The Golden Age of Piracy, sometimes referred to as the Age of Piracy or Age of Pirates, was the name given to the era in which pirates were free to sail the waters, unhindered and free to pillage and plunder at their will. It was the peak of their power, they were able to set up the Brethren Court, and powerful individuals known for their cruelty and daring exploits were given power over the Seven Seas.
According to Elizabeth Swann, the Age of Piracy was marked by a pirate's ability to sail "free waters", possibly indicating this era began with the binding of Calypso by the First Brethren Court, freeing the Seven Seas from her control. Other sources say that it began roughly around 1700, almost exactly where the Renaissance ended.
This age was notable for its many legendary figures, supernatural creatures and ships, and almost impossible battles and adventures, including the Battle of Calypso's maelstrom, the Black Pearl, the Flying Dutchman, cursed crews, undead skeletons, ghostly fleets, the Kraken, Calypso, Davy Jones, Henry Morgan, Blackbeard, James Sterling, Bartholomew Roberts, Mary Read, Jolly Roger and Pirate Lords such as Jack Sparrow, Hector Barbossa and Sao Feng.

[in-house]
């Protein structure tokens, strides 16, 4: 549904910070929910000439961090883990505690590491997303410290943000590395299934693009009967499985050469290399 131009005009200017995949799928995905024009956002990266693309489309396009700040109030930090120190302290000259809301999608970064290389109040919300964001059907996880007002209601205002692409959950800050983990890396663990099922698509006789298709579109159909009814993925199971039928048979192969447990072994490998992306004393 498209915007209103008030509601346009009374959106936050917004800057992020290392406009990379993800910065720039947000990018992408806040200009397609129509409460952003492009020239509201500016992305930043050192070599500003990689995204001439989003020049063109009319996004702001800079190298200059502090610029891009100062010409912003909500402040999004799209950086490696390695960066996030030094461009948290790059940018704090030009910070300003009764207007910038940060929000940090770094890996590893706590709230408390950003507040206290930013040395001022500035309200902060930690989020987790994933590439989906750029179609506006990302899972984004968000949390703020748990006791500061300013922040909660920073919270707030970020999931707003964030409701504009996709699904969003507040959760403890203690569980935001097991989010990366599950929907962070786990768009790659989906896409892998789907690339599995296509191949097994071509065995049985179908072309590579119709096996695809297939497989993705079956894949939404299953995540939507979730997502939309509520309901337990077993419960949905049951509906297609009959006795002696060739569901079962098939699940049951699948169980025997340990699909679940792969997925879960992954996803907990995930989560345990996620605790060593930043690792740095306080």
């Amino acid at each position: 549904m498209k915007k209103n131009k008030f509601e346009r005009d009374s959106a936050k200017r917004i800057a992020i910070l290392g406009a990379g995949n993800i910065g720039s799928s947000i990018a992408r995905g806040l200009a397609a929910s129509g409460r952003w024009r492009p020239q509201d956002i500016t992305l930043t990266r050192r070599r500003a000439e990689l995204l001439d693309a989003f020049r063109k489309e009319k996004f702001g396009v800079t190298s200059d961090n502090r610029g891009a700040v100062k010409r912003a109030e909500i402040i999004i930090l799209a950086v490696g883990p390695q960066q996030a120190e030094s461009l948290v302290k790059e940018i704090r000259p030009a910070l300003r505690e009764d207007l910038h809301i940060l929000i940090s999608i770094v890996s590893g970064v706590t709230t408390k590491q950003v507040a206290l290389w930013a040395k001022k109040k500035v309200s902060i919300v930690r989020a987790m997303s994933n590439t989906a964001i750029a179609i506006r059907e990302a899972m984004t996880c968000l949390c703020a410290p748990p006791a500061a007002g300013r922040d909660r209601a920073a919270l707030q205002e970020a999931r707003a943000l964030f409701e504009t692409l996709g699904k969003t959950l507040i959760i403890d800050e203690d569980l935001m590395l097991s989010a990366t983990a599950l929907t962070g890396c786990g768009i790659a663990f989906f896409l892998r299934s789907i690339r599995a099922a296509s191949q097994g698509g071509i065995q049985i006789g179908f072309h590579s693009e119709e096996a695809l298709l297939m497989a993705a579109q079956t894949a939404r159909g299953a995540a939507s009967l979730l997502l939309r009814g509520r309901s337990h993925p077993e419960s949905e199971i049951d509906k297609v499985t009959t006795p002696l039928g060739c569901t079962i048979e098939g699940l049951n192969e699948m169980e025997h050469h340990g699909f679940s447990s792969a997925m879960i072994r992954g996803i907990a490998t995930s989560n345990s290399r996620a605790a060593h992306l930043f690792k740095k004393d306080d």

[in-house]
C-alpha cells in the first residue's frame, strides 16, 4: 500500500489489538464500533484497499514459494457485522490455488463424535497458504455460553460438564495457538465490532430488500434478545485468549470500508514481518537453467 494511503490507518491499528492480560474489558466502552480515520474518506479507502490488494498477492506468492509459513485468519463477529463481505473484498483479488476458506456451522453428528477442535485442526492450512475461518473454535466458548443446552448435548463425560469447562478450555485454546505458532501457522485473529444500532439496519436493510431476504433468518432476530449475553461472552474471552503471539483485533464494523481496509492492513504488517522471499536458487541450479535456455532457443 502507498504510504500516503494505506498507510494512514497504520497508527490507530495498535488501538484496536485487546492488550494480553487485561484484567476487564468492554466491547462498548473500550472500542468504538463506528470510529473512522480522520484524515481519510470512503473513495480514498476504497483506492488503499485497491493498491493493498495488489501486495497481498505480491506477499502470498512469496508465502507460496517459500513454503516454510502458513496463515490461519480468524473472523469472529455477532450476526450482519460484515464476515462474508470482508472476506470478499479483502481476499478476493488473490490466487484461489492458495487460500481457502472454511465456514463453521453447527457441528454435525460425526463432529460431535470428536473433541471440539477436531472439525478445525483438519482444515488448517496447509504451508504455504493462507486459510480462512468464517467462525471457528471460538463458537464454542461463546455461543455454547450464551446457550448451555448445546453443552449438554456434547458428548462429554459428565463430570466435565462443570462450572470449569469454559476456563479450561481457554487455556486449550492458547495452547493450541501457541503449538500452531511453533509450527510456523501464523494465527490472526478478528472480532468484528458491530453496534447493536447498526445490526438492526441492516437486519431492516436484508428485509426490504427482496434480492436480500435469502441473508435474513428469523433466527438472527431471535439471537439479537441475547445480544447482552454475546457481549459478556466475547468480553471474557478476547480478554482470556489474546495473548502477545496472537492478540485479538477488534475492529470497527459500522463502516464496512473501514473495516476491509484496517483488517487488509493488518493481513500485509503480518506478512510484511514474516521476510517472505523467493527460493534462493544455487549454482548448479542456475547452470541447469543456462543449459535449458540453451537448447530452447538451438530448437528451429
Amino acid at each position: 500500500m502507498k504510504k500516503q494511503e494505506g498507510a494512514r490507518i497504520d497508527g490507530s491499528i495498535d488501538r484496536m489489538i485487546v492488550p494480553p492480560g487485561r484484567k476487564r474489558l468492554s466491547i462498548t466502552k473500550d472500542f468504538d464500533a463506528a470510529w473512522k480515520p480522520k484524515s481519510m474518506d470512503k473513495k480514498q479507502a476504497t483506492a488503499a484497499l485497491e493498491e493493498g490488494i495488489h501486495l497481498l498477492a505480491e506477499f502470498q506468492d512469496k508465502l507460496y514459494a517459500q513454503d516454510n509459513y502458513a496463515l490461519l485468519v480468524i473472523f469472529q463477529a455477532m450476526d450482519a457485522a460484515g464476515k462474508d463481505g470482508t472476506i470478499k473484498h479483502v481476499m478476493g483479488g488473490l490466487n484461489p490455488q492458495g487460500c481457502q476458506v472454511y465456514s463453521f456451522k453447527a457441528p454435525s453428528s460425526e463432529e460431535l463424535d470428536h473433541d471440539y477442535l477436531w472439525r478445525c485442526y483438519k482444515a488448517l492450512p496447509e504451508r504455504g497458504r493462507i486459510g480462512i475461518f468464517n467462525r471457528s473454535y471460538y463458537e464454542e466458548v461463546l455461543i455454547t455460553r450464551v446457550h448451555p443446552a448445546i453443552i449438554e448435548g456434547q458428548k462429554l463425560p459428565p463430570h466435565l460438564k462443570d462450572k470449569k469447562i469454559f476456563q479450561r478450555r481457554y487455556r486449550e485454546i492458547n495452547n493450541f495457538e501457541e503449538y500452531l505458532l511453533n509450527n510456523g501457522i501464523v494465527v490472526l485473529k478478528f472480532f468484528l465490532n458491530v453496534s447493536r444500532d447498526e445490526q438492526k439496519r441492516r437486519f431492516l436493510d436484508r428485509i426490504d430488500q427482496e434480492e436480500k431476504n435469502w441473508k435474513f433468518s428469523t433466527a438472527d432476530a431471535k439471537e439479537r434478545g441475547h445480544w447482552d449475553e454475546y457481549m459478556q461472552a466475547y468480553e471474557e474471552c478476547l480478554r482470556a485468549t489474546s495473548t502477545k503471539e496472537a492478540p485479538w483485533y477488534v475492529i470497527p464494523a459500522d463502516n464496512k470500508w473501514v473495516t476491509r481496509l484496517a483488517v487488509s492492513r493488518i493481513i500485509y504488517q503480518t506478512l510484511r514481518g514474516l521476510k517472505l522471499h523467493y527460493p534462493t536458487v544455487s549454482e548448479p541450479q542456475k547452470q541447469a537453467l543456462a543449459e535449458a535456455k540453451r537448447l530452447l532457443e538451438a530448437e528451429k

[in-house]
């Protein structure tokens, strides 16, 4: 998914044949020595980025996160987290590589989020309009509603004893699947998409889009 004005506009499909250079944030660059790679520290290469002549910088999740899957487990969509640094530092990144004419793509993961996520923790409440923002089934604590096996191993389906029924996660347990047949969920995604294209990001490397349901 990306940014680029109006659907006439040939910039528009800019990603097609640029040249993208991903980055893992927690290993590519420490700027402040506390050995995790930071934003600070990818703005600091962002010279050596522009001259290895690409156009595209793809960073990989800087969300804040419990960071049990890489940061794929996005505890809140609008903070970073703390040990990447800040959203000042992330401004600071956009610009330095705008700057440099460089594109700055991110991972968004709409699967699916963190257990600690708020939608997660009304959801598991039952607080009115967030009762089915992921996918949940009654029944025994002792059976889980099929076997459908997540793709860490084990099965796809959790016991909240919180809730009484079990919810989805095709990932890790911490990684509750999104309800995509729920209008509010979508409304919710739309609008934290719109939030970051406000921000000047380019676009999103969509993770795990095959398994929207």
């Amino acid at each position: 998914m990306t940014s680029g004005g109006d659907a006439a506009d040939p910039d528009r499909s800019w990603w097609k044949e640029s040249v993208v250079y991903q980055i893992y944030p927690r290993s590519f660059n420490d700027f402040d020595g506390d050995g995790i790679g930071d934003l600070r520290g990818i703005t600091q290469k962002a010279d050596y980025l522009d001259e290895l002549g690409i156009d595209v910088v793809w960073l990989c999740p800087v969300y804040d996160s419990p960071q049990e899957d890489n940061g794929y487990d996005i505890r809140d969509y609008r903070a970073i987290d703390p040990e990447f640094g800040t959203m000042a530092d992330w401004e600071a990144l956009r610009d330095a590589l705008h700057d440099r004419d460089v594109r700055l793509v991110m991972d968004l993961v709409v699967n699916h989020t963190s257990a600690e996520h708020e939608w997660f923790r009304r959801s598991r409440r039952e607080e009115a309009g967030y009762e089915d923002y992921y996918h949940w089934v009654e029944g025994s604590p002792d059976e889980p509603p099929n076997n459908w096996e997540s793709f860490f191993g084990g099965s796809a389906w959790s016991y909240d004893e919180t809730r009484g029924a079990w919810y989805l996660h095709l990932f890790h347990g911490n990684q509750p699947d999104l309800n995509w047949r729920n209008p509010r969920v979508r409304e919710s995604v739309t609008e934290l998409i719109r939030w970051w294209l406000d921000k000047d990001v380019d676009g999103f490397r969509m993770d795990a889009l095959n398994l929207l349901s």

Sir Thomas Faye believed that the Age of Piracy was coming to a close with the ascent of Lord Cutler Beckett and the East India Trading Company. His death presumably ensured the continuation of this era.
Behind the scenesEdit
- Pirates of the Caribbean: Jack Sparrow
- The Price of Freedom
- Pirates of the Caribbean: Legends of the Brethren Court
- Pirates of the Caribbean: The Curse of the Black Pearl
- Pirates of the Caribbean Online
- Pirates of the Caribbean: Dead Man's Chest
- Pirates of the Caribbean: At World's End
- Pirates of the Caribbean: On Stranger Tides
- LEGO Pirates of the Caribbean: The Video Game (Non-canonical appearance)
- Pirates of the Caribbean (film series)
- Pirates of the Caribbean: At World's End (junior novelization)
- The Pirates' Guidelines
- The Secret Files of the East India Trading Company
- The Captain Jack Sparrow Handbook